For the second time in two months, the Carrboro Board of Aldermen delayed a vote on rezoning two parcels of land at the Lloyd Farm site on the corner of N.C. 54 and Old Fayetteville Road.
Board members on Tuesday said they needed more time to review a recent traffic study and consider if the developer’s proposed stormwater-mitigation standards will be enough to reduce flooding in nearby neighborhoods.
Argus Development Group, LLC plans to build a Harris Teeter grocery store, along with duplexes, 220 units of senior housing, and retail and office space on the 40-acre site, one of the largest undeveloped parcels in town.
Several board members said there’s a lot to like about the proposal, including a stipulation that the developer offer $743,000 as a payment in lieu of providing affordable units on site. The applicant would also have the choice to either pay an additional $250,000 in the future, or designate some of the rental properties as affordable housing.
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“There’s some features of it that could be really beneficial to the town,” said Alderwoman Bethany Chaney. “It is a very unique opportunity for us to make some progress on our affordability goals, and we have a number of different tools now that are on the table to do that. That's one thing that is really attractive to me about what's being offered.”
Still, board members want project planners to do more to show residents and town officials the development will not worsen the flooding that has plagued Plantation Acres and nearby neighborhoods for years.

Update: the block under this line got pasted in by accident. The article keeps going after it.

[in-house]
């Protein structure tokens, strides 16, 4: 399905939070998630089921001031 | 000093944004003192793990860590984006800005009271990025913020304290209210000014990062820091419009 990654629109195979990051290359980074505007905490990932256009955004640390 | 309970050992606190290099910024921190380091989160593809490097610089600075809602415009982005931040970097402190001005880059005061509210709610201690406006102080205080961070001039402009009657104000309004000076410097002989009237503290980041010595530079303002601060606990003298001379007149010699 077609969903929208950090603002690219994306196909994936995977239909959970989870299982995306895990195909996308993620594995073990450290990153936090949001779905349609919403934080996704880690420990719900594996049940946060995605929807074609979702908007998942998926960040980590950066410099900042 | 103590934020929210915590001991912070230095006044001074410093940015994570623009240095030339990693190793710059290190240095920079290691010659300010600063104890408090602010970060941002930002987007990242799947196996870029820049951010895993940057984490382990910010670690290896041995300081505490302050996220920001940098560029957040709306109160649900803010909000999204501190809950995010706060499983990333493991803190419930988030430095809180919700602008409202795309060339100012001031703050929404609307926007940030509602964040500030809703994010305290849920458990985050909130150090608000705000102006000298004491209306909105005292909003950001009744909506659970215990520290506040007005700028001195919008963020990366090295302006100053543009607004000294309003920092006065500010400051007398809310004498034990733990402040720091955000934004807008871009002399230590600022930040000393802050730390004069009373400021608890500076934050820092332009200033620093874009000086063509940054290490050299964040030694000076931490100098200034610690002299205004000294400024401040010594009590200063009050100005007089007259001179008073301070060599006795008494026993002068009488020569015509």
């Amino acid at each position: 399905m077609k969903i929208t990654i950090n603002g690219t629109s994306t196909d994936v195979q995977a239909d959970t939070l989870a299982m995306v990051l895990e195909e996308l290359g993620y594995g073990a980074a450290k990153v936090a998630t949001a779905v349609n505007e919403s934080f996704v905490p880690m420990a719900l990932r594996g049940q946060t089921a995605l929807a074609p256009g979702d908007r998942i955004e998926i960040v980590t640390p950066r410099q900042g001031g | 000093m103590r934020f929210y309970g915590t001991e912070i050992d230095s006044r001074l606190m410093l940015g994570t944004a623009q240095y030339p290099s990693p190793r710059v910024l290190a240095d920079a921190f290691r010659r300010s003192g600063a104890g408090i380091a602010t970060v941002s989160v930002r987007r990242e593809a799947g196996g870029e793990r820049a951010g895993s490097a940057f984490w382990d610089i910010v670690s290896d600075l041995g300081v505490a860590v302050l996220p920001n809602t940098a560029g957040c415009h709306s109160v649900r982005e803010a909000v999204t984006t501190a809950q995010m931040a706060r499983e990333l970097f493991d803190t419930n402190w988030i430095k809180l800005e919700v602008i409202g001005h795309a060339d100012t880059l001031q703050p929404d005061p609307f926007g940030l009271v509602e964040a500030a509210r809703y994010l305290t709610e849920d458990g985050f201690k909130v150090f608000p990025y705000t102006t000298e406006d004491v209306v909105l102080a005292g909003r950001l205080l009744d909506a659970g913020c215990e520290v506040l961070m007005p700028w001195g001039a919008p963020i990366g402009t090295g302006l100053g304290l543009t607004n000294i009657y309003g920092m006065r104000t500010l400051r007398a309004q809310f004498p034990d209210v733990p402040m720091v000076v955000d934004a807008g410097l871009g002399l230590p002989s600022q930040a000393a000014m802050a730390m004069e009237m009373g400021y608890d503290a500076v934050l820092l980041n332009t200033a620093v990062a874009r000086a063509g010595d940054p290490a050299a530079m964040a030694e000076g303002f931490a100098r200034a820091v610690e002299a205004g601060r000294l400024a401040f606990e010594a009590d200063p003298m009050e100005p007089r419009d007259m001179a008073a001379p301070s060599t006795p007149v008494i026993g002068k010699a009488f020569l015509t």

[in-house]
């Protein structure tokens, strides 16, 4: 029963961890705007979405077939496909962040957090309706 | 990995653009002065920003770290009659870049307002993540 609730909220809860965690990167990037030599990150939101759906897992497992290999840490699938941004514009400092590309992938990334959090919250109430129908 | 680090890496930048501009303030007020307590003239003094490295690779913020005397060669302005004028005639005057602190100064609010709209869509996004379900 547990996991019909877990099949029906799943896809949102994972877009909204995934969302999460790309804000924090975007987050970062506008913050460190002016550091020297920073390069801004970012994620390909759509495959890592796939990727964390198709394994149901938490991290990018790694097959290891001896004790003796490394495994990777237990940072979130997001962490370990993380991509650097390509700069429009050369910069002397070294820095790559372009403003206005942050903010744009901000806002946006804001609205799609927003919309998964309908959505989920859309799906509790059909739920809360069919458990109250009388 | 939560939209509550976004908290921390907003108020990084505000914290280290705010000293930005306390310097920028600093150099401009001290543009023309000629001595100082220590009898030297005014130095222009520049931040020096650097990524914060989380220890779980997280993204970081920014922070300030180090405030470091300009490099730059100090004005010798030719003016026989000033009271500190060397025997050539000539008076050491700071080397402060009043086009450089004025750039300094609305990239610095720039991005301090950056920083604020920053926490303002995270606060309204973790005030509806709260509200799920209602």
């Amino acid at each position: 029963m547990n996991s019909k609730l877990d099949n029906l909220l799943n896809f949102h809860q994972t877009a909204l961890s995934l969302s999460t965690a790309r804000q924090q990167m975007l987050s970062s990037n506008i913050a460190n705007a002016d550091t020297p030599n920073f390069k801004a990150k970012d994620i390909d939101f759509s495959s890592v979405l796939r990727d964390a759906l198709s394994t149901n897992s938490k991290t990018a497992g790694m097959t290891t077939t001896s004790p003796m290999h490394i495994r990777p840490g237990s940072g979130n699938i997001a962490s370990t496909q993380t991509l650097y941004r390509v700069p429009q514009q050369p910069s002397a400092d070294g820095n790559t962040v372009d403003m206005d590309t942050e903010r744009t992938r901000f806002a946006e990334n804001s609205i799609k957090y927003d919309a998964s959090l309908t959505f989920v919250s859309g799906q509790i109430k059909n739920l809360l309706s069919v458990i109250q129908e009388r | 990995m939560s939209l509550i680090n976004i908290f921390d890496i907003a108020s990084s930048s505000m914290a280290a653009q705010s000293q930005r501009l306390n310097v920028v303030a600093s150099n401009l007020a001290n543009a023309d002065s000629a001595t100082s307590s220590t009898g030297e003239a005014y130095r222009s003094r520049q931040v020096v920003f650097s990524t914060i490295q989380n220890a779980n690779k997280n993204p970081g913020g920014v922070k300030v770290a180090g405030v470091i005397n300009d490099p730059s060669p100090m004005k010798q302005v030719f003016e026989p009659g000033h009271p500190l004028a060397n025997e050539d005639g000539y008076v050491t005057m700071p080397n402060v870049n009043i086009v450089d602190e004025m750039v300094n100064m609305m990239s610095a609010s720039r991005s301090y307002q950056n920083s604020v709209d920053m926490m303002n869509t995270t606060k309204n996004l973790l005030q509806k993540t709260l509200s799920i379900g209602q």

Residents told the board a hard rain is all that’s needed to overflow culverts and send Tom’s Creek, which runs through the western edge of Carrboro, flooding into backyards. They worry a new strip mall and parking lot will drive more water their way, overwhelming stormwater infrastructure they say is already insufficient to handle major storms.
It is a very unique opportunity for us to make some progress on our affordability goals.
Bethany Chaney, Board of Aldermen member
Aldermen and members of the public urged the developer to commit to designing stormwater retention devices that can handle a 100-year flood, and to do so before the town signs off on a conditional use permit.
“Instead of getting a conditional use permit and say, ‘We’re going to tell you what the plan is afterwards,’ given the lack of trust and all the problems, how about we see the plan ahead of time so we’re convinced this is actually going to work out?” asked Plantation Acres resident Aja Keheller.
Ted Barnes, a partner with Argus Development Group, responded that stormwater engineering plans can cost upward of $50,000, a lot to spend before a project is approved.
“That set of plans takes time and is a $50,000 to $70,000 operation,” said Barnes. “The concern simply is, that we draw those, then there in the CUP phase, if we get that far, something changes.”
He said the best way to build trust with neighbors would be to agree to regular inspection and maintenance of stormwater management facilities, either by town officials or an independent third party.
The board will vote on the rezoning request Dec. 6. In the meantime, town staffers will spend the next month nailing down details of the stormwater plan, and negotiating with the state Department of Transportation to see if adjustments can be made to N.C. 54 to allow greater access to the proposed shopping center.